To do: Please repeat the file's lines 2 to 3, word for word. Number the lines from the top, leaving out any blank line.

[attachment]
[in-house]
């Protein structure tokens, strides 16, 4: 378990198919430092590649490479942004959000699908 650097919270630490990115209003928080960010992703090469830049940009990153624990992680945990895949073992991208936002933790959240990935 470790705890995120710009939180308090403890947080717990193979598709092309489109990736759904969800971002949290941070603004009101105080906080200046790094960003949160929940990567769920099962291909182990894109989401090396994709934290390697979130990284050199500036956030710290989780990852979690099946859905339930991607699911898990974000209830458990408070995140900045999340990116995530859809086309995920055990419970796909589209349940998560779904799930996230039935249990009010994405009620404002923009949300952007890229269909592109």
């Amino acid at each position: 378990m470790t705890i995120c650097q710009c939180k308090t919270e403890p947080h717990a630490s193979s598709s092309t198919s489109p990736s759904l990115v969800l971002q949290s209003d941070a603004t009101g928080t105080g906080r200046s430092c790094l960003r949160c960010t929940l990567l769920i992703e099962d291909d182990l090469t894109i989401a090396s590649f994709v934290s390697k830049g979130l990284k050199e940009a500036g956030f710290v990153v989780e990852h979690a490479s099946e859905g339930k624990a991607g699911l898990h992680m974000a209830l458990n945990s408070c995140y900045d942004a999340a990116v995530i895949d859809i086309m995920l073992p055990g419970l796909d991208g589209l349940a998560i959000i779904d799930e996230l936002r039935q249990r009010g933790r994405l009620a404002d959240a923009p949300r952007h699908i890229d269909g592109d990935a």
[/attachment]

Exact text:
């Protein structure tokens, strides 16, 4: 378990198919430092590649490479942004959000699908 650097919270630490990115209003928080960010992703090469830049940009990153624990992680945990895949073992991208936002933790959240990935 470790705890995120710009939180308090403890947080717990193979598709092309489109990736759904969800971002949290941070603004009101105080906080200046790094960003949160929940990567769920099962291909182990894109989401090396994709934290390697979130990284050199500036956030710290989780990852979690099946859905339930991607699911898990974000209830458990408070995140900045999340990116995530859809086309995920055990419970796909589209349940998560779904799930996230039935249990009010994405009620404002923009949300952007890229269909592109």
């Amino acid at each position: 378990m470790t705890i995120c650097q710009c939180k308090t919270e403890p947080h717990a630490s193979s598709s092309t198919s489109p990736s759904l990115v969800l971002q949290s209003d941070a603004t009101g928080t105080g906080r200046s430092c790094l960003r949160c960010t929940l990567l769920i992703e099962d291909d182990l090469t894109i989401a090396s590649f994709v934290s390697k830049g979130l990284k050199e940009a500036g956030f710290v990153v989780e990852h979690a490479s099946e859905g339930k624990a991607g699911l898990h992680m974000a209830l458990n945990s408070c995140y900045d942004a999340a990116v995530i895949d859809i086309m995920l073992p055990g419970l796909d991208g589209l349940a998560i959000i779904d799930e996230l936002r039935q249990r009010g933790r994405l009620a404002d959240a923009p949300r952007h699908i890229d269909g592109d990935a």